"We can only live the stories we have been told."
The Serendipity Scholarship got its name from a chance encounter.
12 years ago, in an airport bar, an anonymous donor serendipitously met a local high school teacher. The teacher was obviously upset and struggling with the harsh reality of the fact that though her own children just went off to college, the young people she teaches face insurmountable hurdles paying for university tuition. Their lives' opportunities were limited by their families' difficult financial circumstances.
As she sat crying, he kindly asked her, "What's the matter?"
The teacher took a breath and told the stranger the story of one of her student's who needed someone in his corner. He was accepted to an ivy league school without means to attend. The boy's father was imprisoned and his mother, murdered. Our anonymous donor wrote a check on the spot to "bridge the gap" so the boy could attend the school of his dreams. This first student has since graduated from Cornell and is now running a boys school.
The donor's checks became annual gifts and increased over time to help more than 50 students. The donor's children have joined in the fun and are planning to carry on the legacy of this amazing gift. This mysterious donor, a random stranger in an airport with no connection to Reno, changes lives. He gives freely and unselfishly without interest in recognition.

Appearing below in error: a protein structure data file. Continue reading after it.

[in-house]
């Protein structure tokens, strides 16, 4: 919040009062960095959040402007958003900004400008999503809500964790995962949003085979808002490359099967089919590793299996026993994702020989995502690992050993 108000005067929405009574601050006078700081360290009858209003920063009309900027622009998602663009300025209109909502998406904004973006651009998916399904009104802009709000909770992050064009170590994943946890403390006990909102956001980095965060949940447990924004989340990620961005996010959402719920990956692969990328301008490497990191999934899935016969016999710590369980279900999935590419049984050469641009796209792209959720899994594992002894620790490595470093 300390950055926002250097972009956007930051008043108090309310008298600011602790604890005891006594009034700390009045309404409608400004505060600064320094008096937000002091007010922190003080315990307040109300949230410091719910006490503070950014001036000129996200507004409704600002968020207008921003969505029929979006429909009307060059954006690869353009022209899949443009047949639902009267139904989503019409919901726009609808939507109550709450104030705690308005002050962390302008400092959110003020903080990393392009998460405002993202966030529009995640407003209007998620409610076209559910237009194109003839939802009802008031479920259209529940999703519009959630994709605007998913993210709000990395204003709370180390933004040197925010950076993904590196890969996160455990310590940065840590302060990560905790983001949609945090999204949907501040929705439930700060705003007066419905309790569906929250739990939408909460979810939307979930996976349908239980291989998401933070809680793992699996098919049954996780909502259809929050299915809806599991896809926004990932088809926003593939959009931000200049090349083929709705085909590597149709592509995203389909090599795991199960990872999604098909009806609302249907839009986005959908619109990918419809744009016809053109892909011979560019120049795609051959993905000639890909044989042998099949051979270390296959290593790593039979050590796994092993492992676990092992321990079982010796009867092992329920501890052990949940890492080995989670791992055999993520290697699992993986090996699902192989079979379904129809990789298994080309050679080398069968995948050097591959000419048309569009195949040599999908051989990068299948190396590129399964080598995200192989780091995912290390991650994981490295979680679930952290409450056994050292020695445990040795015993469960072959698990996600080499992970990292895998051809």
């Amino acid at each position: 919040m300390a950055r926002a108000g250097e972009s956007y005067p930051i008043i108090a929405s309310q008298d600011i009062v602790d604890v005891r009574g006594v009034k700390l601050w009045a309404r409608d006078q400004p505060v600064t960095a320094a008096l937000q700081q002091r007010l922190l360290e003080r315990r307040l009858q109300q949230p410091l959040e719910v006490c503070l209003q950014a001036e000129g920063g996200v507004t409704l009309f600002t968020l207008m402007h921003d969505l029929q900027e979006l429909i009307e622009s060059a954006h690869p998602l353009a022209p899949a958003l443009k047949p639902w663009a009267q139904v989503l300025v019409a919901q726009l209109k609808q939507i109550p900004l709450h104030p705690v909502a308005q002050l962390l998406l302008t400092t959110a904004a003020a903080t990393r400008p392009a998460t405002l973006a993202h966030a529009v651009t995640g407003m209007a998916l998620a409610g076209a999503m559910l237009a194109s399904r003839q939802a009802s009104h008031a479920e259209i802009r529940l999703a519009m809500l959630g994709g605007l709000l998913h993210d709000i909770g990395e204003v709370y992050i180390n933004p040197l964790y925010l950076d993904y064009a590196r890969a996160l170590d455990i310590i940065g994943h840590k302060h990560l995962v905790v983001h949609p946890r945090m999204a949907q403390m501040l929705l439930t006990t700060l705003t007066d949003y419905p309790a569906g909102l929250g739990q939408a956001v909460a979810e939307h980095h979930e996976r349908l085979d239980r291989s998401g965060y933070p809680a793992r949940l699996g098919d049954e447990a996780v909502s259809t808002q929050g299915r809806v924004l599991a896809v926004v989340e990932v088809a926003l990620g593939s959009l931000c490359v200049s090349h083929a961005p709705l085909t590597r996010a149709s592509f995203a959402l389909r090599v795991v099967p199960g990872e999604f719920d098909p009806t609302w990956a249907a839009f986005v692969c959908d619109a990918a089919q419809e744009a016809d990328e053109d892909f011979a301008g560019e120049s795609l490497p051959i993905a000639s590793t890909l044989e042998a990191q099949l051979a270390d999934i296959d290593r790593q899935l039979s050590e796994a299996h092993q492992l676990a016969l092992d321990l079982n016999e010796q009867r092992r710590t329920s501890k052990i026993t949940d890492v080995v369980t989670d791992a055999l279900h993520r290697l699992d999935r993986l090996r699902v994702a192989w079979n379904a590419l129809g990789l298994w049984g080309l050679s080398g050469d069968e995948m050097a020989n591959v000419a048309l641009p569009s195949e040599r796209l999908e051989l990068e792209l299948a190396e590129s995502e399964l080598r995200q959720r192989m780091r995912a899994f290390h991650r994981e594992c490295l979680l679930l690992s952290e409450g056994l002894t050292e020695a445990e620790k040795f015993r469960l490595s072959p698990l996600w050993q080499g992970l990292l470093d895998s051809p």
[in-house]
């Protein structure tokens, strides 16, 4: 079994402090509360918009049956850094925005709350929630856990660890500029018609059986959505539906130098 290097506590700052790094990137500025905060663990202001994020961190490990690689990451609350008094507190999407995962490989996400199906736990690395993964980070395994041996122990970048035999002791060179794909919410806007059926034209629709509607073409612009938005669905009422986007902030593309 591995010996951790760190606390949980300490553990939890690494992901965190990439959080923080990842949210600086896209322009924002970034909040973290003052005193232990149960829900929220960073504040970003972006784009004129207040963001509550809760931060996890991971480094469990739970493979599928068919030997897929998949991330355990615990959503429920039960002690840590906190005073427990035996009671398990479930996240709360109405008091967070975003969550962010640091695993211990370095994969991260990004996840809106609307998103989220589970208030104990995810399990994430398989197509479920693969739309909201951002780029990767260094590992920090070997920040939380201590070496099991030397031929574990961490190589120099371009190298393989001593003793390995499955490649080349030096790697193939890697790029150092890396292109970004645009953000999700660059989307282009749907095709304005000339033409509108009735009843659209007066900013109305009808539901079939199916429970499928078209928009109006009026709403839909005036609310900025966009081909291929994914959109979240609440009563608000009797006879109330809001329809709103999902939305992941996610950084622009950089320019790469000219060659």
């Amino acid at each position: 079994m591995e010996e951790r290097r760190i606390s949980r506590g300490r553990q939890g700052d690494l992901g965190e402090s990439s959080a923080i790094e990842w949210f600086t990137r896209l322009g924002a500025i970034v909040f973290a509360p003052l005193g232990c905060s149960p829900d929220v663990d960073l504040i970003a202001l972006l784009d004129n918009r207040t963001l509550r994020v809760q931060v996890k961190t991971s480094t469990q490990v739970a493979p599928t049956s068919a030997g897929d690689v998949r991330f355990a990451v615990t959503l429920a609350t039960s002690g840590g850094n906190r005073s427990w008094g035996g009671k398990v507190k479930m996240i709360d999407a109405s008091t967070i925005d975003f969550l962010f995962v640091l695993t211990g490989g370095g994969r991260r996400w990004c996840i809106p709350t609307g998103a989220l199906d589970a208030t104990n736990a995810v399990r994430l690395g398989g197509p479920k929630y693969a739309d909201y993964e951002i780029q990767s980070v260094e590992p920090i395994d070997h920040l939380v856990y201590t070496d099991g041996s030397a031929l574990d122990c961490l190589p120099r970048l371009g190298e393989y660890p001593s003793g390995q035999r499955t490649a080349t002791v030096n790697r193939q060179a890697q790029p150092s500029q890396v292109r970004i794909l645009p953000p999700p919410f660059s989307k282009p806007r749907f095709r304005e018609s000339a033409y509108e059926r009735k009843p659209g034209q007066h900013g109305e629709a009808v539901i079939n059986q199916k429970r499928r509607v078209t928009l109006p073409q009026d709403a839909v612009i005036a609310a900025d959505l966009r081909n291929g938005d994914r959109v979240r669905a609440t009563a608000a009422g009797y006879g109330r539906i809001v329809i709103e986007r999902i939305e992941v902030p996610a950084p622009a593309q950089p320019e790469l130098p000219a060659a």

His gift is more than money.
The real impact of this chance meeting and generous-beyond-words gift is that the culture of one of our public high schools is changing. The student body, which not too long ago, had limited the vision for their lives, now sees their potential mirrored in the kids who made it. Students have attended UNR and TMMC with the Serendipity Scholarship as well as Sara Lawrence, Dartmouth, University of Portland, and UC Davis. Optimism is growing. Students believe they can further their education, do well and accomplish dreams with or without a scholarship. Successful college students are paying it forward, have returned to speak to classes about their college experiences. They are living and telling a story of fulfillment, personal growth, and success that the younger students can take to heart.
2014 was the first year The Community Foundation managed the Serendipity Scholarship. We are honored to do so and I am thrilled to tell you this true story.